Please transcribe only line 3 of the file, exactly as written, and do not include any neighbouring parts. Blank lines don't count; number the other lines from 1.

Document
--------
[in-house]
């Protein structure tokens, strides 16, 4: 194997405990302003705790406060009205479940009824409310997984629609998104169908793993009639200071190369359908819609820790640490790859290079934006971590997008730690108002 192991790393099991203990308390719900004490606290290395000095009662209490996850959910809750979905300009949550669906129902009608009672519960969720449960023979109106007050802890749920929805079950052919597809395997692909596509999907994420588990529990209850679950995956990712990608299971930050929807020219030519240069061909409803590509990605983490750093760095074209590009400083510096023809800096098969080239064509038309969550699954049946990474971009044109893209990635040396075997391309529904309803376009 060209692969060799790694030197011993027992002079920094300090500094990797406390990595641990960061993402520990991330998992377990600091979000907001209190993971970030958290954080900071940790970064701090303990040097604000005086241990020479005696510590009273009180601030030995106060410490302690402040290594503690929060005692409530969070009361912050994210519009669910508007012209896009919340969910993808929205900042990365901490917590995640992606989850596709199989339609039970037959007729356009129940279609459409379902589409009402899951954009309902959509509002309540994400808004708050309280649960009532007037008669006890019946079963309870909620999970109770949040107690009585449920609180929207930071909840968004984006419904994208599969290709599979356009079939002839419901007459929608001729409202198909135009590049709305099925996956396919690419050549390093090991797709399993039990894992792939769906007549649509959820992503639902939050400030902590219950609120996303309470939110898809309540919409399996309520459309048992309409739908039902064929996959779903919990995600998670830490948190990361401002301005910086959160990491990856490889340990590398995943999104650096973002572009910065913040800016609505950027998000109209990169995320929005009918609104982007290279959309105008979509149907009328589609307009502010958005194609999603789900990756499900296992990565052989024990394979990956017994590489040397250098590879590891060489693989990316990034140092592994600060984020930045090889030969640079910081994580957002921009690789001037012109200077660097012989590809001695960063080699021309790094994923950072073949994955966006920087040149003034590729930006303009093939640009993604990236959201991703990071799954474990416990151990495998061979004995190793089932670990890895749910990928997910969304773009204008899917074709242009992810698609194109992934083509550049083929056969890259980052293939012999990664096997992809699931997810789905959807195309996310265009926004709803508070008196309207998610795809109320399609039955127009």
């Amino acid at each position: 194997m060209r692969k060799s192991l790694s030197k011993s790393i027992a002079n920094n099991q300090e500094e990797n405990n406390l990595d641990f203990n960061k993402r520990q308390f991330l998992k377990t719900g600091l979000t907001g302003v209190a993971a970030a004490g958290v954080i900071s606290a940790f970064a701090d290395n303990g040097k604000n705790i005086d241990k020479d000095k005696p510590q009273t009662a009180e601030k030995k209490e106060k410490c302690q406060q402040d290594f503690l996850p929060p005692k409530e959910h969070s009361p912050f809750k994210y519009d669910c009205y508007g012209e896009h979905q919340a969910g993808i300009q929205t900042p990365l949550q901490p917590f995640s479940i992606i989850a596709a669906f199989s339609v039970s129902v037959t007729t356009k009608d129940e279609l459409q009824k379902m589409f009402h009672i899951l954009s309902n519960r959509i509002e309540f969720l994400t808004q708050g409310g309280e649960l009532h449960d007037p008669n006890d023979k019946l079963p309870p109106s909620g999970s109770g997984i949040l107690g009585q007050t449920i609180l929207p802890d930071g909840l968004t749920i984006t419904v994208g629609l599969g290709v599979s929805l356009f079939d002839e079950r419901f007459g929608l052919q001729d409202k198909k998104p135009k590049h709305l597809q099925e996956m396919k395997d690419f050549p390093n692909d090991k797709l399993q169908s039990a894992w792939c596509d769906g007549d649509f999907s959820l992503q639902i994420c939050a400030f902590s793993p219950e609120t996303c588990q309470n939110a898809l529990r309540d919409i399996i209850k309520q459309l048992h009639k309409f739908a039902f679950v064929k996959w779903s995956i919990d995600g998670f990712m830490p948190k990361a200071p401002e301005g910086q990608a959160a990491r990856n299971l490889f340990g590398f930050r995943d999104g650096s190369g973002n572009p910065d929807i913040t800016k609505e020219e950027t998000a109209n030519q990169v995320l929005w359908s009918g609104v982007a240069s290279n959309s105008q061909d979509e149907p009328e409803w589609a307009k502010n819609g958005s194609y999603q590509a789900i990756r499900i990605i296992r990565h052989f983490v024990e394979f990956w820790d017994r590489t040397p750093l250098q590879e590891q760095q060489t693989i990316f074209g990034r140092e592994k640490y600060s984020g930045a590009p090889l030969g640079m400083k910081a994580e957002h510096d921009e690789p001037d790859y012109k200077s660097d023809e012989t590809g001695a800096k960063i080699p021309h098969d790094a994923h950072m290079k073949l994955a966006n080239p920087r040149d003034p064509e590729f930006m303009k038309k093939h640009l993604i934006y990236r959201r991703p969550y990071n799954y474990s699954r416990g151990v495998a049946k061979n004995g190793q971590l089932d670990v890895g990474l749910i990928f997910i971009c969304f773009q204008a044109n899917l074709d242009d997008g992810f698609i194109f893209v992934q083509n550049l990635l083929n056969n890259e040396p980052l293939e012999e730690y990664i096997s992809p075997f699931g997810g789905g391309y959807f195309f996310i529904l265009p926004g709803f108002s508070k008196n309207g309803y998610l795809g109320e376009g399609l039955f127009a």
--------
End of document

């Amino acid at each position: 194997m060209r692969k060799s192991l790694s030197k011993s790393i027992a002079n920094n099991q300090e500094e990797n405990n406390l990595d641990f203990n960061k993402r520990q308390f991330l998992k377990t719900g600091l979000t907001g302003v209190a993971a970030a004490g958290v954080i900071s606290a940790f970064a701090d290395n303990g040097k604000n705790i005086d241990k020479d000095k005696p510590q009273t009662a009180e601030k030995k209490e106060k410490c302690q406060q402040d290594f503690l996850p929060p005692k409530e959910h969070s009361p912050f809750k994210y519009d669910c009205y508007g012209e896009h979905q919340a969910g993808i300009q929205t900042p990365l949550q901490p917590f995640s479940i992606i989850a596709a669906f199989s339609v039970s129902v037959t007729t356009k009608d129940e279609l459409q009824k379902m589409f009402h009672i899951l954009s309902n519960r959509i509002e309540f969720l994400t808004q708050g409310g309280e649960l009532h449960d007037p008669n006890d023979k019946l079963p309870p109106s909620g999970s109770g997984i949040l107690g009585q007050t449920i609180l929207p802890d930071g909840l968004t749920i984006t419904v994208g629609l599969g290709v599979s929805l356009f079939d002839e079950r419901f007459g929608l052919q001729d409202k198909k998104p135009k590049h709305l597809q099925e996956m396919k395997d690419f050549p390093n692909d090991k797709l399993q169908s039990a894992w792939c596509d769906g007549d649509f999907s959820l992503q639902i994420c939050a400030f902590s793993p219950e609120t996303c588990q309470n939110a898809l529990r309540d919409i399996i209850k309520q459309l048992h009639k309409f739908a039902f679950v064929k996959w779903s995956i919990d995600g998670f990712m830490p948190k990361a200071p401002e301005g910086q990608a959160a990491r990856n299971l490889f340990g590398f930050r995943d999104g650096s190369g973002n572009p910065d929807i913040t800016k609505e020219e950027t998000a109209n030519q990169v995320l929005w359908s009918g609104v982007a240069s290279n959309s105008q061909d979509e149907p009328e409803w589609a307009k502010n819609g958005s194609y999603q590509a789900i990756r499900i990605i296992r990565h052989f983490v024990e394979f990956w820790d017994r590489t040397p750093l250098q590879e590891q760095q060489t693989i990316f074209g990034r140092e592994k640490y600060s984020g930045a590009p090889l030969g640079m400083k910081a994580e957002h510096d921009e690789p001037d790859y012109k200077s660097d023809e012989t590809g001695a800096k960063i080699p021309h098969d790094a994923h950072m290079k073949l994955a966006n080239p920087r040149d003034p064509e590729f930006m303009k038309k093939h640009l993604i934006y990236r959201r991703p969550y990071n799954y474990s699954r416990g151990v495998a049946k061979n004995g190793q971590l089932d670990v890895g990474l749910i990928f997910i971009c969304f773009q204008a044109n899917l074709d242009d997008g992810f698609i194109f893209v992934q083509n550049l990635l083929n056969n890259e040396p980052l293939e012999e730690y990664i096997s992809p075997f699931g997810g789905g391309y959807f195309f996310i529904l265009p926004g709803f108002s508070k008196n309207g309803y998610l795809g109320e376009g399609l039955f127009a």